- Red, tender and enlarged tonsils
- Yellow or white coating on tonsils
- Swollen, painful lymph nodes in the neck
- Bad Breath
If your child’s symptoms suggest tonsillitis, call your pediatrician. Your child will need to visit a pediatrician to determine whether it is a bacterial or viral infection, which can usually be diagnosed with a physical exam and a throat culture.
If bacteria caused the child’s tonsillitis, then antibiotics may be prescribed to kill the infection. If a virus causes it, then the body will fight the infection on its own. Rest and drinking fluids can also help alleviate symptoms and ease pain. In some cases, if the child suffers from frequent episodes of tonsillitis or repeat infections over several years, your pediatrician may recommend a tonsillectomy, a common surgical procedure to remove the tonsils.
Because tonsillitis is contagious, kids should help protect others at school and home by washing hands frequently, not sharing cups or other personal utensils, and covering their mouth when coughing or sneezing.
Always contact your pediatrician when you have questions about your child’s symptoms and health.
It may seem like your teenager is ignoring you, but in reality, they may be having trouble hearing you. More and more we see kids listening to their MP3 players while doing homework, walking to school or riding in the car. The result? A surge in hearing loss.
For years, studies have shown that constant exposure to loud sound damages hearing. In fact, between the mid-1990s and 2006 there was a 31 percent increase in the prevalence of hearing problems among U.S. adolescents, according to a study by the Journal of the American Medical Association. Researchers suggest that one in every five teens today has some sort of hearing impairment.
Chronic exposure to loud noise may not cause hearing loss in the short term, but it can gradually result in irreversible hearing loss later in adult years. Even slight hearing loss can have a negative impact on a child’s academic success and social interaction. Warning signs of potential hearing loss include: difficulty following directions, asking that things be repeated, trouble with speech and language and listening to the TV at a high volume.
With the prevalence of music devices only gaining popularity, parents need to be particularly aware of their kids’ music-listening habits and educate them about the dangers of excessive noise.
To mitigate hearing loss, talk to your kids about how to use their music players properly to protect their ears from hearing damage.
- Teach kids to never play their music devices at full volume.
- Monitor your child’s music volume and frequency.
- If you can hear the music from the child’s ear buds, then the music is too loud.
- Explain to your child the importance of wearing ear protection when they are in an environment with loud noises for long periods of time, such as concerts.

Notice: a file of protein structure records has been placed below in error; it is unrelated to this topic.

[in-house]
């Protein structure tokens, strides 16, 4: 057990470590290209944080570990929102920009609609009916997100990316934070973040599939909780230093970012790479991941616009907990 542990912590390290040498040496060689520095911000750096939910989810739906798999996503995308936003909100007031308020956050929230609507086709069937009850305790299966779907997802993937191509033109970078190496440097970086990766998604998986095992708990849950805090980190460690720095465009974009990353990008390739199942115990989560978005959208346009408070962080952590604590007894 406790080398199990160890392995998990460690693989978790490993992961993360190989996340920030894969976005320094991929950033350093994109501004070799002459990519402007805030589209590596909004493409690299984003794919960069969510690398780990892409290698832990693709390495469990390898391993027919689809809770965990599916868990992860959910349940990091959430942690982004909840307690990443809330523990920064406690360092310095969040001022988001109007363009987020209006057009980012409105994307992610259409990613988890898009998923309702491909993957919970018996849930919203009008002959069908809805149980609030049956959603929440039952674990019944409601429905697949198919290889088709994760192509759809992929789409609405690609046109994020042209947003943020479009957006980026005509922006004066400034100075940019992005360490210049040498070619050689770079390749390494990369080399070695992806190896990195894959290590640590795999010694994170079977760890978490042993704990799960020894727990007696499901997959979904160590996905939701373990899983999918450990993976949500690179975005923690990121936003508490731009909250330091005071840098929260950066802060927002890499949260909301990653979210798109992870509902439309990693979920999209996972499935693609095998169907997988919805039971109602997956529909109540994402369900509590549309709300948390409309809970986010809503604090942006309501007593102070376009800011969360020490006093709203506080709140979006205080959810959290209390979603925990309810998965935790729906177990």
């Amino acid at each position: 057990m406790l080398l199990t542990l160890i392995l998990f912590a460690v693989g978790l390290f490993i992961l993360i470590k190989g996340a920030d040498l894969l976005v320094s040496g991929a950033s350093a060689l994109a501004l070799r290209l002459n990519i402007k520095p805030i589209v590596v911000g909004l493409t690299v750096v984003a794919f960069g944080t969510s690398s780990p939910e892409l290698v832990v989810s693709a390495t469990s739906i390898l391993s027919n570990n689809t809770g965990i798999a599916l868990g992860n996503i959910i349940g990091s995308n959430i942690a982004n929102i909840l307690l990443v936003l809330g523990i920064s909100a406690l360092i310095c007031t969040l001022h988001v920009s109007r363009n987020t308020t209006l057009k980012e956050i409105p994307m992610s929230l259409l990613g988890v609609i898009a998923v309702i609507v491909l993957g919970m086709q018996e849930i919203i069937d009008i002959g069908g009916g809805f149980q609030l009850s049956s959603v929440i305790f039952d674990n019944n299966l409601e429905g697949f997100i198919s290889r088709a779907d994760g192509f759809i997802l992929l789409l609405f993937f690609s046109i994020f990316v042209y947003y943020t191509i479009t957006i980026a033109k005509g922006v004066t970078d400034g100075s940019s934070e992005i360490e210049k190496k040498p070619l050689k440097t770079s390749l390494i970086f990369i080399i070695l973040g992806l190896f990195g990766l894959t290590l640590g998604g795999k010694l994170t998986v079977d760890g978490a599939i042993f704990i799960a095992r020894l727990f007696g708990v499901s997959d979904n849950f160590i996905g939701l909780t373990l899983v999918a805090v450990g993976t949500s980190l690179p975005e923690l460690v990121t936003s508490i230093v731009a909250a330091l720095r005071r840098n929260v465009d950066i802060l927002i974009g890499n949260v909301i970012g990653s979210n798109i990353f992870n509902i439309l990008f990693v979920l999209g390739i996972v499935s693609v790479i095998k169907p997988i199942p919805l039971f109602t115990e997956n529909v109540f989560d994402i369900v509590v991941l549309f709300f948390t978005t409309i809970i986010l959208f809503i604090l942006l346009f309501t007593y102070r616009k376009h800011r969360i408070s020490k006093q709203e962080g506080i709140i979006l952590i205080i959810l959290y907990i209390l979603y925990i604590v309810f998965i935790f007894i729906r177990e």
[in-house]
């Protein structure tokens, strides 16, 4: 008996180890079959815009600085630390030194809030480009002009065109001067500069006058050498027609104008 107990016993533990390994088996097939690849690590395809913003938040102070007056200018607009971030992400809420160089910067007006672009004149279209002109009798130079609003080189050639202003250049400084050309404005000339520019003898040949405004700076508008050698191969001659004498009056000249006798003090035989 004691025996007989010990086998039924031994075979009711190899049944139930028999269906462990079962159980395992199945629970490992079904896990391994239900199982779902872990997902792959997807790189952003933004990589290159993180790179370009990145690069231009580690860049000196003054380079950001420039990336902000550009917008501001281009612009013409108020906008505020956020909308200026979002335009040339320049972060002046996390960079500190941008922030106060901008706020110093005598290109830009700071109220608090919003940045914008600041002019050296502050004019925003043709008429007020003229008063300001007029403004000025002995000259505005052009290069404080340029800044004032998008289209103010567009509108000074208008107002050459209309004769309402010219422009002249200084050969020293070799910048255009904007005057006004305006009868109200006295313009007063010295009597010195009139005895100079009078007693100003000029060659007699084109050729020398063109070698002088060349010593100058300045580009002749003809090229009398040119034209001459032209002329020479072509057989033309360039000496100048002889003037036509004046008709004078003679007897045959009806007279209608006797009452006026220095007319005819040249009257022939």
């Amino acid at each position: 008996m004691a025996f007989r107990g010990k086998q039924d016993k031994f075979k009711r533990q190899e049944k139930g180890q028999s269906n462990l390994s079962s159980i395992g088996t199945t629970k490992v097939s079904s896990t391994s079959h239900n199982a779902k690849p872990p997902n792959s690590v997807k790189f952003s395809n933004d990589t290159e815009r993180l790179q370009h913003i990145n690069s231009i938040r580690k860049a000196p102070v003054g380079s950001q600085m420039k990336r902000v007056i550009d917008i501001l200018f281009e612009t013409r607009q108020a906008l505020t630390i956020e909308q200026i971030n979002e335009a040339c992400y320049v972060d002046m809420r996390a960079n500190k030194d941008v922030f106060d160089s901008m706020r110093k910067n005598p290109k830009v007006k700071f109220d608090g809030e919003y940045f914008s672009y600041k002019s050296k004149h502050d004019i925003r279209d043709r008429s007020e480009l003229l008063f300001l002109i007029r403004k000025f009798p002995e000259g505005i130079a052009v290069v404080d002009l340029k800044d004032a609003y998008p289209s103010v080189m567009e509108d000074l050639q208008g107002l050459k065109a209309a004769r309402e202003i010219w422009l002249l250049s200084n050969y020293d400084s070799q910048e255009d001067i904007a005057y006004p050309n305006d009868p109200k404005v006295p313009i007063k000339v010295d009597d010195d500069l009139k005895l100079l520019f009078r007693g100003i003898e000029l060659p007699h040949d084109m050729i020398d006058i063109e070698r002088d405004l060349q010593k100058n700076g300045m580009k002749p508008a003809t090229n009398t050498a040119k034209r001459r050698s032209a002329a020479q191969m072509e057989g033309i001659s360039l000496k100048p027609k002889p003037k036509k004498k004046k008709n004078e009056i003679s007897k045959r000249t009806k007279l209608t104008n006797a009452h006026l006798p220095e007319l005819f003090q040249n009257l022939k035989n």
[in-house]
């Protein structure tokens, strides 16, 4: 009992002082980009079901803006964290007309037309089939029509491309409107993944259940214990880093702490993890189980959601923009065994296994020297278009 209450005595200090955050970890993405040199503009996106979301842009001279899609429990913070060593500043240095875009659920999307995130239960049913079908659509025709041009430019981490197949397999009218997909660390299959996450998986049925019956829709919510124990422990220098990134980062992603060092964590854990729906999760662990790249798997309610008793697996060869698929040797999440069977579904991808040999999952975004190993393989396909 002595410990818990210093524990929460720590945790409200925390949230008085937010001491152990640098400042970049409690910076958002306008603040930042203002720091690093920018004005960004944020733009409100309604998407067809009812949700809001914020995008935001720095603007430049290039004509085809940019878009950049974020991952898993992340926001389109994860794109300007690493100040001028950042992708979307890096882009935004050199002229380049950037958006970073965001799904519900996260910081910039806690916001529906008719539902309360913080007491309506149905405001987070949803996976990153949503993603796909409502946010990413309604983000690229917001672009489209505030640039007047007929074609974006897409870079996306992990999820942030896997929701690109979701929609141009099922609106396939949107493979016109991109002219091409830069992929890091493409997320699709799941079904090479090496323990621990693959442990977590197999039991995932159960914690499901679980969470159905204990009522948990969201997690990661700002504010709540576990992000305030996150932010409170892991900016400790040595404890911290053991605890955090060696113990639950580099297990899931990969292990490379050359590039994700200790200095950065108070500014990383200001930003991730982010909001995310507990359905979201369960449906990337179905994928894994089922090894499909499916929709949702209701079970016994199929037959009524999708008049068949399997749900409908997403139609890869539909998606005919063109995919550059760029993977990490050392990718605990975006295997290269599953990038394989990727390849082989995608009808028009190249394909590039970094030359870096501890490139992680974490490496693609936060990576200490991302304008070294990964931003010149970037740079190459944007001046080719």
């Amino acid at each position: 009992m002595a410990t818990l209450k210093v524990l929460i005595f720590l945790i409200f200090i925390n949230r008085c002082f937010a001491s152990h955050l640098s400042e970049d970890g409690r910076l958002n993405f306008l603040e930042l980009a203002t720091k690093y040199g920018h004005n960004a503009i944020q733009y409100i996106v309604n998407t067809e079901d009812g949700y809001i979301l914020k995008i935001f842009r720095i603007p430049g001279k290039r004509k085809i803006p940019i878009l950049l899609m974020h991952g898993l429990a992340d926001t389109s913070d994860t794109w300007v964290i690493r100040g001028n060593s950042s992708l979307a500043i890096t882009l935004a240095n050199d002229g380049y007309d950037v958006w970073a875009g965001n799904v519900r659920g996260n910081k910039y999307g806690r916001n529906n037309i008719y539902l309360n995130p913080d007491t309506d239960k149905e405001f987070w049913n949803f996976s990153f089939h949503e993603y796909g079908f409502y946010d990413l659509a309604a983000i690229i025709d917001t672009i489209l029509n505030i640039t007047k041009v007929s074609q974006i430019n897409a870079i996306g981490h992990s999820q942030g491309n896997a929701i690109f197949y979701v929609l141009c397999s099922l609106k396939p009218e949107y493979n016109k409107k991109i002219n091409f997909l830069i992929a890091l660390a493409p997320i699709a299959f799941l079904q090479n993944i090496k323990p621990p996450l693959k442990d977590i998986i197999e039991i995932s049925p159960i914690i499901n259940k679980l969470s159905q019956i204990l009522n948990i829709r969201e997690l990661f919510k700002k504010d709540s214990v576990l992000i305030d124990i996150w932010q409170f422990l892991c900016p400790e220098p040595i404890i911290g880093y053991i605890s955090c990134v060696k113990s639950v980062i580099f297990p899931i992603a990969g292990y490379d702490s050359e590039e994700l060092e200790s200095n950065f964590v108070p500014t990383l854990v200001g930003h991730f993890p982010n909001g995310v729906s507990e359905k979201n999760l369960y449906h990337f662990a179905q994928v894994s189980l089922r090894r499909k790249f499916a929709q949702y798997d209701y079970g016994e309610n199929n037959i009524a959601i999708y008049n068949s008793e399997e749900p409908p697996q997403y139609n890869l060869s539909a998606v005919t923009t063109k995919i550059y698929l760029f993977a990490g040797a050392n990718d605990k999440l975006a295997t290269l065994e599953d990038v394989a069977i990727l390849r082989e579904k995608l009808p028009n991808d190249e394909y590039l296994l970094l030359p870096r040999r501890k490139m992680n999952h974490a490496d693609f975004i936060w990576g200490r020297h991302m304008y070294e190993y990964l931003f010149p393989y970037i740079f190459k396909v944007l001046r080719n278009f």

The difficult truth about hearing loss is that in many cases it is not reversible, and it can even be progressive over time. Talk to your kids about the dangers of hearing loss now, and keep the volume and length of their listening to a minimum.
Whenever you have questions about your child’s hearing, talk to your pediatrician.
A baby’s soft, smooth skin is delicate, making it susceptible to diaper rash, a common and mild irritation of the skin that causes redness in the area where the diaper is worn. Most cases of diaper rash are caused by excessive moisture from leaving a wet or soiled diaper on for too long. The baby’s skin becomes red, irritated and prone to chafing. Painful sores can develop, and the baby becomes vulnerable to yeast and bacterial infections.
According to the American Academy of Pediatrics, more than half of babies between 4 months and 15 months of age will experience diaper rash at least one time in a two-month period. Diaper rash is most common between 8 to 10 months of age, or when a baby is introduced to solid foods, which increases the frequency of bowel movements.
Soothing Your Baby’s Diaper Rash
If your baby develops diaper rash, one way to improve its condition is to change his or her diaper frequently. Other helpful ways to treat diaper rash include:
- Rinsing the affected area with warm water and a soft washcloth
- Pat dry; never rub
- Avoid baby wipes that contain alcohol or are fragranced
- Allow your baby’s bottom to air out whenever possible
Preventing Diaper Rash
Parents may not be able to prevent diaper rash completely, but you can do a lot to keep the irritation to a minimum. The American Academy of Pediatric recommends the following steps to keep diaper rash at bay:
- Apply a heavy layer of diaper ointment or cream to your baby’s bottom after every change.
- Leave breathing room in the baby’s diaper, and avoid putting the diapers on too tightly as it will trap moisturize and prevent air circulation.
- Switch diaper brands or use extra absorbent diapers to whisk away moisture and keep skin dry.
- Change the baby’s diaper immediately after it becomes wet—this is the key to preventing diaper rash.
The good news is that preventing and treating a diaper rash is fairly easy, and most breakouts can be resolved in just a few days. Call your pediatrician if the rash won’t go away or doesn’t improve after a few days. You should also bring your child to see his or her pediatrician if the rash is accompanied by blisters, a fever or pain.